Argitaratua api 16, 2009
Any language, and particularly minority languages, in order to survive, need to extend their use to all specialized fields. Nominal structures and deverbal nouns being one of the main features of specialized texts, it has been argued by some linguists that, as specialized discourse is being developed in Basque, a considerable increase is to be expected in the productivity of morphological rules of deverbal noun formation; it has been even pointed out that, depending on the type of specialized text, certain deverbal suffixes will be more productive than others. Without denying the place nominalizing strategies have in specialized texts, other linguists warned against the abuse of such strategies, especially when dealing with not highly specialized texts, because of the acceptable noun-phrase structures in Basque, much more limited than in other surrounding languages. In this article, through the analysis of juridical and odontological terminology, it will be argued that the distinction between event nominals and result nominals is crucial; and that nominalized sentences are perfectly valid in Basque as equivalents of deverbal nouns denoting an event or an action, being particularly productive the structure '[(nominalized sentence) + -tzeko] + noun' to translate terms which, in English or in Romance languages, have the structure 'noun + preposition + deverbal noun'. As a last point, it will be suggested that the kind of semantic verbs used in each specialized field is the clue to understand the differences in productivity of the deverbal suffixes according to the type of specialized text.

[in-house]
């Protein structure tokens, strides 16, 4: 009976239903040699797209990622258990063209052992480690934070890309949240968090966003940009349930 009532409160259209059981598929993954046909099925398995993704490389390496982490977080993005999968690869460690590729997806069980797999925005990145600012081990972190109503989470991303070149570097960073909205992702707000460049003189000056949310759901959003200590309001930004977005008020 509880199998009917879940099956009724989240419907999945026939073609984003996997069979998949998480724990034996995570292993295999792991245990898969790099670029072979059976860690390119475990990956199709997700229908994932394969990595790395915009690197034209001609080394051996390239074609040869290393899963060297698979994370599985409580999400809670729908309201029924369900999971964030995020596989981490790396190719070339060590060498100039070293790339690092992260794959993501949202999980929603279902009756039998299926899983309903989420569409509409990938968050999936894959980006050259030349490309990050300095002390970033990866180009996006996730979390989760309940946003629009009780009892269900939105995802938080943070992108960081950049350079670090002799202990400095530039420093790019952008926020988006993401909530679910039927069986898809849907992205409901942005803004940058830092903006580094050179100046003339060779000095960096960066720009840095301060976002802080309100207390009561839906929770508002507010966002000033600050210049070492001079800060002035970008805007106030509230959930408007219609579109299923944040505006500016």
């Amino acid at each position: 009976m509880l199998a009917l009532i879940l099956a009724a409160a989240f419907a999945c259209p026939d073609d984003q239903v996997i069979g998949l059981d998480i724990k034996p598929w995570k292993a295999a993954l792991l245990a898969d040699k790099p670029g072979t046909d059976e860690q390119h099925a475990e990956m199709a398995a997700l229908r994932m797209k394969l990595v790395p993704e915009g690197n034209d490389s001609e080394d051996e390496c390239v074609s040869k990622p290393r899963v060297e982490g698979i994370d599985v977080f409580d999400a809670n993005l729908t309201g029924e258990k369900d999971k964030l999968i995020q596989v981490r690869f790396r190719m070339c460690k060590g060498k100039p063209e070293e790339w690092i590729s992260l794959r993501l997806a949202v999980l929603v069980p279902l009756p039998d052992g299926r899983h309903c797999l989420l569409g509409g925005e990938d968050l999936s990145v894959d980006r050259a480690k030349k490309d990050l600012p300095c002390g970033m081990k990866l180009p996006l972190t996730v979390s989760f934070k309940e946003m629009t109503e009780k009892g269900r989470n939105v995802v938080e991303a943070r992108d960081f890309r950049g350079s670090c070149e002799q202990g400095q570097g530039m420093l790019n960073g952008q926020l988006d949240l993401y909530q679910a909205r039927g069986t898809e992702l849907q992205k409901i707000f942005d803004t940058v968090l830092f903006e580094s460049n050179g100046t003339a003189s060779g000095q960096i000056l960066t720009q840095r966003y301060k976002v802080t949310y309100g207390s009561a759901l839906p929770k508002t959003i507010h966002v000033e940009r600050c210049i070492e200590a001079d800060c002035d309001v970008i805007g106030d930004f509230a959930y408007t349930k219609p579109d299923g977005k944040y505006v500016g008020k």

How to Cite
Azkarate, Miren. 2009. «"Du Contrat social"-Etik "gizarte-hitzarmenera&Quot;, Edo Nominalizazioen Eragina Diskurtso Berezituetan». Anuario Del Seminario De Filología Vasca "Julio De Urquijo" 43 (1-2):137-57. https://doi.org/10.1387/asju.1682.
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